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This is the official website for the Lincoln CountyBeekeepers Association, a non-profit organization dedicated to the well-being of honey bees and to the fields of beekeeping, apiculture, research, and education.


We are a diverse bunch of individuals who share a fascination for the honey bee and its workings. Our members range from full-time beekeepers and pollinators with thousands of hives to hobbyists involved in back-yard beekeeping. Some members do not even keep bees, but are fascinated by the six legs and four wings of Apis mellifera.


This web site offers opportunities for visitors to learn, communicate or become acquainted with the products and services we offer. By clicking the buttons to the left you can ask a question, join in on discussions with beekeepers on the forum, find out when beekeeping events and class will take place, read our past newsletters or find out the time and location of beekeeper meetings near you.

 

Lincoln County Beekeepers April 11, 2013 meeting

Wax rendering by Wesley Voight, Jr.

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Feed the hive


Using a queen ring will provide the extra space needed for the fondant. You can also use a use a queen ring and put a damp newspaper on top of the frames and pour granulated sugar on top. The bees will eat through the paper above the cluster.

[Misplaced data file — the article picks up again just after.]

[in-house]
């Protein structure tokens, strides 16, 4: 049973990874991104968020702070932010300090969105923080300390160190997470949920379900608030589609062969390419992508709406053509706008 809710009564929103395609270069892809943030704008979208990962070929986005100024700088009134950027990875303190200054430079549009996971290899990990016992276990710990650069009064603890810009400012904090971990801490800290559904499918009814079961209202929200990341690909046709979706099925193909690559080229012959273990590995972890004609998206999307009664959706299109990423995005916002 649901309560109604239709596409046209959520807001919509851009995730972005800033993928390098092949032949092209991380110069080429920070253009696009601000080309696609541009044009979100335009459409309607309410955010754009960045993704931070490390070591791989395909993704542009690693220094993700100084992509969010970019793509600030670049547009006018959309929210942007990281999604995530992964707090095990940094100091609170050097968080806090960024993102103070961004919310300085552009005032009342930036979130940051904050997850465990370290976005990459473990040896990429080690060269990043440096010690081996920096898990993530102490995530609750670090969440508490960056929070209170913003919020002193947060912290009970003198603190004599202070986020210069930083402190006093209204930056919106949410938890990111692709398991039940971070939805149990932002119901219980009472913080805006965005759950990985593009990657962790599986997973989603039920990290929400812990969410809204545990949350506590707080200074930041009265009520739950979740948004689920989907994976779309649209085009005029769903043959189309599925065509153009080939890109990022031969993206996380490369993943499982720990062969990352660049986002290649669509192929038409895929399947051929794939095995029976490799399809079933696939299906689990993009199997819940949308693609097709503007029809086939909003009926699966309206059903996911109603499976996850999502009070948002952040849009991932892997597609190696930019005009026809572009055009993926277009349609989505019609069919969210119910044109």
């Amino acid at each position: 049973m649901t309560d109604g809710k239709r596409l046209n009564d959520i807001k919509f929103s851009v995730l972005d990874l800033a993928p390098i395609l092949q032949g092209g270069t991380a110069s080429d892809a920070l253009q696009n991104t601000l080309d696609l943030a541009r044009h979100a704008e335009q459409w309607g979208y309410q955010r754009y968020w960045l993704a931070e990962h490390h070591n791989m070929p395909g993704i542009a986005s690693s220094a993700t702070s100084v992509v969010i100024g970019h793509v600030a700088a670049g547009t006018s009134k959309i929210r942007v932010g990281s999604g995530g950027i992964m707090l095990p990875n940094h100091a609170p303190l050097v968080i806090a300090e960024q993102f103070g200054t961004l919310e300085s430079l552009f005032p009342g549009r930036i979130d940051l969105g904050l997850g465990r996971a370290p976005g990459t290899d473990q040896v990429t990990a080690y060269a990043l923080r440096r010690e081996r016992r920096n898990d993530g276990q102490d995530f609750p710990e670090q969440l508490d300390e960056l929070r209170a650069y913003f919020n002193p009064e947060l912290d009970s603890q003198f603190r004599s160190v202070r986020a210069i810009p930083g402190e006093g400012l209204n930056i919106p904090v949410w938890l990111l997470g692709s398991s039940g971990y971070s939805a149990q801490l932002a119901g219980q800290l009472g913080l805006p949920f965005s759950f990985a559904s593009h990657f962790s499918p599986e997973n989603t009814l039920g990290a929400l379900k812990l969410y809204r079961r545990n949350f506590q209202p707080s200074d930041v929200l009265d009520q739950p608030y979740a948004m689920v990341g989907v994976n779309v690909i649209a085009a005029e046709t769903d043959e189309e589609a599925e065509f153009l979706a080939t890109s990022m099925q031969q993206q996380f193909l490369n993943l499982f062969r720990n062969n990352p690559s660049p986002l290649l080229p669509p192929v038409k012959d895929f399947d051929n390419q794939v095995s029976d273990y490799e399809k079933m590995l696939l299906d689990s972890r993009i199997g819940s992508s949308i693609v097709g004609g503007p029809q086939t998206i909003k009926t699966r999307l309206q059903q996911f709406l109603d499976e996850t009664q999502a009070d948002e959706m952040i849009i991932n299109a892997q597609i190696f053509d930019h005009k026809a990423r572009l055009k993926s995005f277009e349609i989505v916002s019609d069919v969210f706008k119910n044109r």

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Speaker - Richard Flanagan


Skeps, old world style of keeping bees
Bee lining, how to track bees back to the hive

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Recommended reading

Bee Hunting by John Ready Lockard

(click on the title to read the book)

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Fondant for bees

from Bob Blackwell

10 lbs. sugar
3 cups water
2 tablespoons white vinegar

In a large sauce pan stir the water and sugar until it is in solution. Bring the temperature to 242 to 243 degrees. Turn off the heat and let cool. Don't try to help it and let it get to 180 to 190 degrees. Then take the electric mixer to incorporate air. Use 3 aluminum pans, spray with PAM (canola oil) and spoon in the fondant keeping in mind bee space. Score the hot fondant with a knife so you can split into smaller pieces. Let it set over night and take out of the pan the next day.

A normal colony will eat one block per week. They will only eat it if they need it and they will not store it.

Start feeding at the end of December.

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Mega bee brand pollen substitute is the most popular by the bees

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Check mite plus

Take a small piece a corrugated cardboard and split it down the middle. Cut out a small section of the corrugation and put check mite plus inside and then tape the cardboard back together leaving the corrugated ends open for the mites to enter. You can put it on top of the frames and check it every so often to clean out the dead mites.

Must use nitrate gloves and not touch this with your skin.

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Treat for Nosema

Wet the bees with medication using a soup can with holes in the bottom.


10 oz sugar water 1:1
1/8 tablespoon of Fumagilin-B bee

60 deg plus days or you will chill your bees
2 treatments 10 days apart